The Lavoir Du Petit Saint-Jean
At seventy, Colette could still repeat the names of the village dead delivered every Sunday in the tiny èglise unsteepled by a vein of iron clenched beneath the hillock and tempting every thunderbolt to light up its hard heart. But she didn't know her catechism or love her beetle-browed sister: on these points the biographers agree. Surrounded by believers, one need not believe, or so her mother claimed, and banished Christmas from the house. The ore that kept the steeple under fire feeds its rust, ever after, into the spring beneath the hill, where the taste of snow and iron entered the cistern of the girl who would make of place itself a fount, and pluck its fickle people, one by one out of the well of kindness. The marvel is not that some things aren't real, but that the real cleaves to what passes through it. Even now, the mute light of a maybe-rain afternoon drops in a luminous sheet through the open roof of the ruined lavoir, ignites the giant Fuck scrawled on the stone, and stirs the pool from green to gray to brown-- hazel, we'd say, like eyes that borrow from the sky, and belong to she who would repeat the litany of her own village dead to beguile fat, white Belle Èpoque salons, all the while aware that the spring delivering its taste of iron and snow to the basin's fetid trickle had never been capable of washing anything clean. Jet Lag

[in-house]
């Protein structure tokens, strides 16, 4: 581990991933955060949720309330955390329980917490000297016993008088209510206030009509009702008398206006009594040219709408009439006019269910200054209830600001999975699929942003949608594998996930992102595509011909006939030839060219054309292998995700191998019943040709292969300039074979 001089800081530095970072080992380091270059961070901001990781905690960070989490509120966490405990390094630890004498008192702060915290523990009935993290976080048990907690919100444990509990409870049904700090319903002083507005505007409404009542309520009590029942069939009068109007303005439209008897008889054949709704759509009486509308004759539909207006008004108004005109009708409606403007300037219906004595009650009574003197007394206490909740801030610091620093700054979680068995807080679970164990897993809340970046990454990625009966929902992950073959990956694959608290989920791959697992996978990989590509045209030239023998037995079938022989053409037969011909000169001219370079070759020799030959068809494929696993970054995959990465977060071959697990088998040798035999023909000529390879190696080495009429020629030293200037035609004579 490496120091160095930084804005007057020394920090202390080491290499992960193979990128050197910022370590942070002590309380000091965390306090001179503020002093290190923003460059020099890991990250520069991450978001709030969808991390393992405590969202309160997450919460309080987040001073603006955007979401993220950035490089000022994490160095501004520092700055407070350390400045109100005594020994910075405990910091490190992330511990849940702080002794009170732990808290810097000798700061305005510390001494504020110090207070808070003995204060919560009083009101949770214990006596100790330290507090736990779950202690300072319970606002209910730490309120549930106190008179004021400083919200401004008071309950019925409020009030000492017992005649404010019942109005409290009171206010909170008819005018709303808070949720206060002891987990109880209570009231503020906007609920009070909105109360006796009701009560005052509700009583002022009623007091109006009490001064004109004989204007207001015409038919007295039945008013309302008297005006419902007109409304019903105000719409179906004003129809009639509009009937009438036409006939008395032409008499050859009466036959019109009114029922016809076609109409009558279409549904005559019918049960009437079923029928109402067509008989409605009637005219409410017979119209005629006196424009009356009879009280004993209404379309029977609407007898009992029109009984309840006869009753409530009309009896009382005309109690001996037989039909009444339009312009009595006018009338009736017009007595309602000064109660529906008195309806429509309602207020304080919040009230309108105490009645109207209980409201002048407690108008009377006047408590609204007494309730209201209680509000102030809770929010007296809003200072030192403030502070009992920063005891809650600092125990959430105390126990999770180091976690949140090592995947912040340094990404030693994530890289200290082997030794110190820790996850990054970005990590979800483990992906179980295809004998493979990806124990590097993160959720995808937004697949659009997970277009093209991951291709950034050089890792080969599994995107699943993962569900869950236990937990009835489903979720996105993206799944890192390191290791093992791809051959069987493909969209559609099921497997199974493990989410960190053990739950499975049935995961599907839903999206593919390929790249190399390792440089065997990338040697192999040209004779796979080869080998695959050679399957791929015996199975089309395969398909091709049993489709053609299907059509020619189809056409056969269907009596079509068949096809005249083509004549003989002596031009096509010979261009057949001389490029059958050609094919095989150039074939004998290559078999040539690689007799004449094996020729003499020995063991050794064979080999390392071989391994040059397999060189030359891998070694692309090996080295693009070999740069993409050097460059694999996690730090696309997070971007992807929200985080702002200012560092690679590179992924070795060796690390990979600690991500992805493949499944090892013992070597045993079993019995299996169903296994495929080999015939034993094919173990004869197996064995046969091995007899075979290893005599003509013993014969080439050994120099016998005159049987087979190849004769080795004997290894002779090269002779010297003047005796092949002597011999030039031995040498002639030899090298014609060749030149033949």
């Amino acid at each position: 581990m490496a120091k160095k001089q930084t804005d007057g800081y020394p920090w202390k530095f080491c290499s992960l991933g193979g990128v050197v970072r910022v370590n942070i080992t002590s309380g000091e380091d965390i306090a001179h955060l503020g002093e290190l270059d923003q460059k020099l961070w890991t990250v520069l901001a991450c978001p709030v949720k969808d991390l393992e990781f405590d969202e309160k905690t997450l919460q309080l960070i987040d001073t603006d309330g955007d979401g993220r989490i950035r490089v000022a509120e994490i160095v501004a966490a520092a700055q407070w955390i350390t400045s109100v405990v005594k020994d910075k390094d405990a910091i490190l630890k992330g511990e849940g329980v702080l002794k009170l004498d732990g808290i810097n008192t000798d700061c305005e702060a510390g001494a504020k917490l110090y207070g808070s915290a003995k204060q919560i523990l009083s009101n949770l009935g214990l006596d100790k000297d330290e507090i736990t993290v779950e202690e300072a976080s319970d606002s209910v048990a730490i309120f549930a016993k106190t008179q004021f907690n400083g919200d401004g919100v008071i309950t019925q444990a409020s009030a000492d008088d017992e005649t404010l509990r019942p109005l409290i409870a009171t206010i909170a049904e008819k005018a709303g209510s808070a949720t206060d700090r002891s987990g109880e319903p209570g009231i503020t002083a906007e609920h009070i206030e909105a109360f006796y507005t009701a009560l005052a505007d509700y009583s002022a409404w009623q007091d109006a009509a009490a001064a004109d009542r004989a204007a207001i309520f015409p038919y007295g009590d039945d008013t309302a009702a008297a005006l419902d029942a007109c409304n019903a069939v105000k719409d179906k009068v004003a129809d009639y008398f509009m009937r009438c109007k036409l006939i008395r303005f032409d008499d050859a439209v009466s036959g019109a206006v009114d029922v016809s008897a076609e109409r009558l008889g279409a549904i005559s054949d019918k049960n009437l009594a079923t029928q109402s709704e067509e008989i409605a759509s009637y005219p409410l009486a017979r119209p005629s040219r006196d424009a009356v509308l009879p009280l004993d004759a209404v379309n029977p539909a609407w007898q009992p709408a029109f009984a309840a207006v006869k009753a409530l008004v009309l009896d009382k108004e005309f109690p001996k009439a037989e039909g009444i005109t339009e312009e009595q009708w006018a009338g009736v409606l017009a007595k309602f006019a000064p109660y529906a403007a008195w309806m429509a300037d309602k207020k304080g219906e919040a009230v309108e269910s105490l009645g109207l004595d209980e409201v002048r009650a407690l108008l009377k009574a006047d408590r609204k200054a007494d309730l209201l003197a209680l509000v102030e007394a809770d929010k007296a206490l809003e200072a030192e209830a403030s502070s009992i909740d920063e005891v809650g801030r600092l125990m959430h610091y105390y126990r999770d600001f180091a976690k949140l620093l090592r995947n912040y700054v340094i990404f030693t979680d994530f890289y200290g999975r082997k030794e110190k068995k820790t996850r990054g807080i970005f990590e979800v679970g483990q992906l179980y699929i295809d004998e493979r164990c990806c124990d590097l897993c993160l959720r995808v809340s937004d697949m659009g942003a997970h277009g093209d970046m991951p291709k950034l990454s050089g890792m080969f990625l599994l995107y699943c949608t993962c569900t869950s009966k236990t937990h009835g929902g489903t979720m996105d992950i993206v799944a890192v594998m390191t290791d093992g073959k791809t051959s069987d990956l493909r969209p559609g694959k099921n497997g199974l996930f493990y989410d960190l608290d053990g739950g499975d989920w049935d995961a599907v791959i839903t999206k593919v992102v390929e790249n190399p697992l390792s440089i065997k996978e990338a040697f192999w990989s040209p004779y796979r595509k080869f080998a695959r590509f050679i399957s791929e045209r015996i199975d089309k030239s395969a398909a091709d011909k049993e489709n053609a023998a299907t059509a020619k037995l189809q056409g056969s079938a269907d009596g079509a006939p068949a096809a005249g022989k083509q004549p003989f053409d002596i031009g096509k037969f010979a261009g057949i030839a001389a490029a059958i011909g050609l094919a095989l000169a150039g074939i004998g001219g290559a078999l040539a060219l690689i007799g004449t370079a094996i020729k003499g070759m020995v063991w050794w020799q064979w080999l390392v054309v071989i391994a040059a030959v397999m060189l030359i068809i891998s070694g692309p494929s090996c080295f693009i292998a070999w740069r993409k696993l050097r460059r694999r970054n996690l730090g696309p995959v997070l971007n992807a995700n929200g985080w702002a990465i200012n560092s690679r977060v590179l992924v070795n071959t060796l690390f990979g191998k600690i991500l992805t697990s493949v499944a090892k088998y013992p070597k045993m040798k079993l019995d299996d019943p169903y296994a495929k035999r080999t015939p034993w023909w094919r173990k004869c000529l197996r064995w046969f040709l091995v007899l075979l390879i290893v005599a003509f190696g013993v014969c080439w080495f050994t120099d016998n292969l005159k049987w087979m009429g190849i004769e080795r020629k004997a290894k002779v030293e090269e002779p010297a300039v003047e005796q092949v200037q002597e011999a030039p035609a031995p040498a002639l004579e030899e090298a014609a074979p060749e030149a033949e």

I find him eating cold soup with the woman to whom he's committed now, globes of freshly poured wine at their fingertips, his white concert shirts clouded in plastic and slung over the couch, bags by the door where he dropped them not an hour ago. The smell of travel wafts in the room, remnants of elbows and coffee taken hours to the west, and though it's been five years since that luggage squatted in my own front hall, a rumor of the faint oils of a stranger's thighs rising in the packed wads of shorts and tees, something about this darkened room in afternoon, the cool, conciliatory glass of Oregon wine, ratchets my pulse, sets loose the sleuth in me, but I no longer know in whose behalf. Small Engines